Gustavo Rodríguez used to earn a steady salary trading commodities for international companies in Montevideo, Uruguay. But it was unsatisfying work. He watched a flood of cheap products flowing in from China and elsewhere slowly drown domestic craft industries that had once put his small South American country on the map.
“So I quit my job with the intention of creating something that makes me proud,” said the 30-year-old entrepreneur, owner of a leatherwear label called OTRA Vintage Style Goods.
Rodríguez’s move might seem obvious to someone looking for a business opportunity, but it was fairly countercultural in the financially risk-averse Southern Cone, a region of Latin America that includes Uruguay, Argentina, Paraguay and Chile.
Entrepreneurship is not typically considered a strong career choice in the Southern Cone. A history of cyclical economic crises can sometimes inhibit startup aspirations. Families encourage students to pursue stable professions in medicine and law, creating a glut of doctors and attorneys in an already saturated labor market.
Rodríguez is one of a small but growing crowd of young entrepreneurs in the region spurred by unemployment and a desire to address the economic problems facing their communities.
Tatiana Podliszewski, a young Argentinian businesswoman, did not realize she was an entrepreneur until she was “surrounded by so many” in the inaugural class of the Young Leaders of the Americas Initiative.
“[It is] because of what we have in common,” she said. “We want to see changes in society, and we work for those things.”
The Young Leaders of the Americas Initiative is a professional exchange fellowship for social entrepreneurs from Latin America and the Caribbean that places them within companies in the United States.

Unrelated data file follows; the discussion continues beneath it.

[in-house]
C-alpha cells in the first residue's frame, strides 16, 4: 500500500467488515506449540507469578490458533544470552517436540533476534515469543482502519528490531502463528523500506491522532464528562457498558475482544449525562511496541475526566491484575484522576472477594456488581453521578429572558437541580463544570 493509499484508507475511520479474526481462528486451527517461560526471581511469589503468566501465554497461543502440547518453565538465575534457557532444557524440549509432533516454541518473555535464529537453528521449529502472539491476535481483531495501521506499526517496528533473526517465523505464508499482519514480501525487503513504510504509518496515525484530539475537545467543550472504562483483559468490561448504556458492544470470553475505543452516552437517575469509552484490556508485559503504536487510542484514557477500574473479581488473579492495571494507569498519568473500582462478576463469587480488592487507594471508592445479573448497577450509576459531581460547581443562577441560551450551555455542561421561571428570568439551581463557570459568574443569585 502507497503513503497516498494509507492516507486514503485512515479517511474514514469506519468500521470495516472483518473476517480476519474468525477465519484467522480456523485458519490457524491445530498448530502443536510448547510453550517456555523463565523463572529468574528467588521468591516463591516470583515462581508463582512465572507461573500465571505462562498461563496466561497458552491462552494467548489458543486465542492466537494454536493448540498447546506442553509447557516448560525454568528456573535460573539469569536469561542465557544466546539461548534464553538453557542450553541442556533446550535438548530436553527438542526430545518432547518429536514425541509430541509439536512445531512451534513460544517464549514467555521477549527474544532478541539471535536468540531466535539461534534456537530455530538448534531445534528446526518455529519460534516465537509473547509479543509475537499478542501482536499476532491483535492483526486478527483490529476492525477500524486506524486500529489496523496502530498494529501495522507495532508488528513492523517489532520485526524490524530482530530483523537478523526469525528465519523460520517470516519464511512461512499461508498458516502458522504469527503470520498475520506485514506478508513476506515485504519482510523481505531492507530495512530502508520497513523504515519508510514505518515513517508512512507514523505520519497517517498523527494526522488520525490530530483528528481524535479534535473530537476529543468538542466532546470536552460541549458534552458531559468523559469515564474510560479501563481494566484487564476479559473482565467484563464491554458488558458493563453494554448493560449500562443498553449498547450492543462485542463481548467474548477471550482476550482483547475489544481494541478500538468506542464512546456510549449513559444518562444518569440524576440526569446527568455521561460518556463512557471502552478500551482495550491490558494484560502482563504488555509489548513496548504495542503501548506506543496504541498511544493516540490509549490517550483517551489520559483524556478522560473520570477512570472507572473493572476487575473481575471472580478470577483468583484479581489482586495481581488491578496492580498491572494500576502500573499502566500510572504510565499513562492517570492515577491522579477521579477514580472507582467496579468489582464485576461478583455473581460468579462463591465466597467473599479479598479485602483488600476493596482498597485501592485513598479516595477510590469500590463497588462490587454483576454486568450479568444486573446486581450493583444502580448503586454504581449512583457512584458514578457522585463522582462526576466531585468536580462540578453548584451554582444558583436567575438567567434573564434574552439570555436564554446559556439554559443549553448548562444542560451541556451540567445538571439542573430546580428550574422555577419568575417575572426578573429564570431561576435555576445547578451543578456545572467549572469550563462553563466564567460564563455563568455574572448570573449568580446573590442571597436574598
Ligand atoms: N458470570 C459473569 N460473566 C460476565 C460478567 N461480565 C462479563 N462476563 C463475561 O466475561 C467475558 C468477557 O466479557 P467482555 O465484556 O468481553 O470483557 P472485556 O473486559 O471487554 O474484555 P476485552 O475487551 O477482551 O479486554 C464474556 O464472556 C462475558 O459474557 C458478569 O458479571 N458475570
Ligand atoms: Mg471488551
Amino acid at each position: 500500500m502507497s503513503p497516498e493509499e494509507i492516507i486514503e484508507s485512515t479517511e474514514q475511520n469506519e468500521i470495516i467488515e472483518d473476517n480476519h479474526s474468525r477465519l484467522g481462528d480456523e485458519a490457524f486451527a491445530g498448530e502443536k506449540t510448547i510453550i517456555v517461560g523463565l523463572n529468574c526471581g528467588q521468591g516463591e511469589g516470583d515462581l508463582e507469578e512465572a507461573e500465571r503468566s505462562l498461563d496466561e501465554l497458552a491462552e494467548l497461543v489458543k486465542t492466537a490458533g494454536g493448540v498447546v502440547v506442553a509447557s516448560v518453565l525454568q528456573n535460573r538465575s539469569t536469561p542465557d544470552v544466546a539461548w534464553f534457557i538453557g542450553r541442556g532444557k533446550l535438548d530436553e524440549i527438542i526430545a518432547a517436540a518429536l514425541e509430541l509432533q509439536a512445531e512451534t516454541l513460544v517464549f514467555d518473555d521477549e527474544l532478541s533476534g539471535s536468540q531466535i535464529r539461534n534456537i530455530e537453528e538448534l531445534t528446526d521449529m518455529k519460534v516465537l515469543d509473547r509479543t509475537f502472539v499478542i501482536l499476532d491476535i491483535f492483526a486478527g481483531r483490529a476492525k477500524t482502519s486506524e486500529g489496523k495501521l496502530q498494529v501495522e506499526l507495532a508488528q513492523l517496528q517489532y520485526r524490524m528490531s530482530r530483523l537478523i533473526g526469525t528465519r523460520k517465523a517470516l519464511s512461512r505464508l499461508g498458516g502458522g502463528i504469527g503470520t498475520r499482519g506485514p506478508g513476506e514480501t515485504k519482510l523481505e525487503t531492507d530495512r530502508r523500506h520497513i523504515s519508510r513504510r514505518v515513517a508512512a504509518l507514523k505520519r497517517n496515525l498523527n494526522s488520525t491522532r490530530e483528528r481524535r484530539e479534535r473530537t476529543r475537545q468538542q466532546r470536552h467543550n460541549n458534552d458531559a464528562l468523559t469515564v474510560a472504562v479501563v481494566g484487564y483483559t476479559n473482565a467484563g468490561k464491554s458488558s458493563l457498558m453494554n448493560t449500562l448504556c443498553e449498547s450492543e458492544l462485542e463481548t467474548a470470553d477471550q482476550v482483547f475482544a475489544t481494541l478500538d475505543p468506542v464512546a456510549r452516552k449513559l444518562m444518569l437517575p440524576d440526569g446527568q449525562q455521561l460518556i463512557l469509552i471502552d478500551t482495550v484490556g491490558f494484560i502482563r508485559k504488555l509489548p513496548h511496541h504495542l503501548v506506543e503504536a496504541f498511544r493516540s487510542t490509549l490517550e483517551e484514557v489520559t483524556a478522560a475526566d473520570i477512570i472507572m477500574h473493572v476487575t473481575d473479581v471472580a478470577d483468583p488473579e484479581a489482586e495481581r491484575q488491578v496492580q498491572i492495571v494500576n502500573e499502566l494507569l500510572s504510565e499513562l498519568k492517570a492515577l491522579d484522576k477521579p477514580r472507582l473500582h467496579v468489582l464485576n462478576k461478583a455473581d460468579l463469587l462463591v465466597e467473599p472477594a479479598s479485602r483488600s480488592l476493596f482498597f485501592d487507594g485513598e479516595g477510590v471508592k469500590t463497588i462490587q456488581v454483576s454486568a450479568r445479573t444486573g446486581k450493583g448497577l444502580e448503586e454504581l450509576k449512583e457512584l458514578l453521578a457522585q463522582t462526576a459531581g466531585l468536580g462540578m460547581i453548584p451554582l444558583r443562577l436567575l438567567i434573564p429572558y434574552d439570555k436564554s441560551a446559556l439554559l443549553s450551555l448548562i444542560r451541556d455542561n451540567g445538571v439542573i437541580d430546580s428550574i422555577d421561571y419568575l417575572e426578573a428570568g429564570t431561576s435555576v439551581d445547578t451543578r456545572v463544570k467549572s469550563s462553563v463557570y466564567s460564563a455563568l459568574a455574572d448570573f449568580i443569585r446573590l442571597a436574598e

Cam Houser, founder of 3 Day Startup, led the Entrepreneurship Institute, a hybrid business course that this year’s cohort of fellows undertook through a combination of virtual and in-person dialogues.
Houser encouraged fellows in a workshop at the 2018 conference to incorporate their countries’ unique attributes into their business plans, even if conditions don’t resemble Silicon Valley.
“We want to celebrate entrepreneurs in your ecosystem,” he said. “It’s less important that you do something perfectly and more important that you do it at all.”
Rodríguez, who attended Houser’s workshop, was impressed by the community of young “makers” he met in Portland, Oregon. He wants to set up an exchange with that city’s entrepreneurs to show young Uruguayans that, “in Portland, these kinds of things are happening,” he said. “These are young people working in old-school craft, and they are successful.”
Other entities are eager to build up a supportive environment for startups in the Southern Cone, one of the most prosperous regions in Latin America.
In September, the U.S. Embassy in Buenos Aires partnered with the American Chamber of Commerce in Argentina to launch Network Joven, an event series for young professionals. At each event, leaders of commerce, government and successful startups speak to entrepreneurs on business ethics, best practices and strategies for growth.
Podliszewski, who spoke at an event about her venture, Social Innovation Warehouse, said Network Joven is for aspirational entrepreneurs. “Its role is to connect these people so they can learn and do together.”